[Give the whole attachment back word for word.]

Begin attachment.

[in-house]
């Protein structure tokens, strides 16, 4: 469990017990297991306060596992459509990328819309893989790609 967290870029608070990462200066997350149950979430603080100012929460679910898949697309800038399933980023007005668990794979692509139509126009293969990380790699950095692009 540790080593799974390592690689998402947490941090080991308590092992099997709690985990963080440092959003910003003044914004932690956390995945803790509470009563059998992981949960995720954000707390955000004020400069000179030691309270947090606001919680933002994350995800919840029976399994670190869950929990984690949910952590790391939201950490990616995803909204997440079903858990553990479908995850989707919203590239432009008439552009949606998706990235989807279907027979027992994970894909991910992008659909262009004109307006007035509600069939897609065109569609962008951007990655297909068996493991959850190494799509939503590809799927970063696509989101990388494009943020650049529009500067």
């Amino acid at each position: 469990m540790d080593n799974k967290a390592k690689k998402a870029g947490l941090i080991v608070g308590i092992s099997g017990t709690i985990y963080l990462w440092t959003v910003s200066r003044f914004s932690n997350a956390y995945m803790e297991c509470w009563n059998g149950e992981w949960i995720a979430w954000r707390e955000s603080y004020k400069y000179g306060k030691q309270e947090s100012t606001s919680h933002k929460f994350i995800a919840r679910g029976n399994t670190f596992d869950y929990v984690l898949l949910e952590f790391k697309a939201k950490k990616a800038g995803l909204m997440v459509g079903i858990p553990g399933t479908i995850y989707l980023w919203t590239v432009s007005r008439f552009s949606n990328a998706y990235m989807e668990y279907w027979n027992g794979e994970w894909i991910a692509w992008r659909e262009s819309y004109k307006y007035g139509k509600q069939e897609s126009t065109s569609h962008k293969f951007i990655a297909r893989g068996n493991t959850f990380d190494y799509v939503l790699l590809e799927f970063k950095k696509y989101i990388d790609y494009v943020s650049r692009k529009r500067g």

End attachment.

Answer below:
[in-house]
């Protein structure tokens, strides 16, 4: 469990017990297991306060596992459509990328819309893989790609 967290870029608070990462200066997350149950979430603080100012929460679910898949697309800038399933980023007005668990794979692509139509126009293969990380790699950095692009 540790080593799974390592690689998402947490941090080991308590092992099997709690985990963080440092959003910003003044914004932690956390995945803790509470009563059998992981949960995720954000707390955000004020400069000179030691309270947090606001919680933002994350995800919840029976399994670190869950929990984690949910952590790391939201950490990616995803909204997440079903858990553990479908995850989707919203590239432009008439552009949606998706990235989807279907027979027992994970894909991910992008659909262009004109307006007035509600069939897609065109569609962008951007990655297909068996493991959850190494799509939503590809799927970063696509989101990388494009943020650049529009500067």
């Amino acid at each position: 469990m540790d080593n799974k967290a390592k690689k998402a870029g947490l941090i080991v608070g308590i092992s099997g017990t709690i985990y963080l990462w440092t959003v910003s200066r003044f914004s932690n997350a956390y995945m803790e297991c509470w009563n059998g149950e992981w949960i995720a979430w954000r707390e955000s603080y004020k400069y000179g306060k030691q309270e947090s100012t606001s919680h933002k929460f994350i995800a919840r679910g029976n399994t670190f596992d869950y929990v984690l898949l949910e952590f790391k697309a939201k950490k990616a800038g995803l909204m997440v459509g079903i858990p553990g399933t479908i995850y989707l980023w919203t590239v432009s007005r008439f552009s949606n990328a998706y990235m989807e668990y279907w027979n027992g794979e994970w894909i991910a692509w992008r659909e262009s819309y004109k307006y007035g139509k509600q069939e897609s126009t065109s569609h962008k293969f951007i990655a297909r893989g068996n493991t959850f990380d190494y799509v939503l790699l590809e799927f970063k950095k696509y989101i990388d790609y494009v943020s650049r692009k529009r500067g």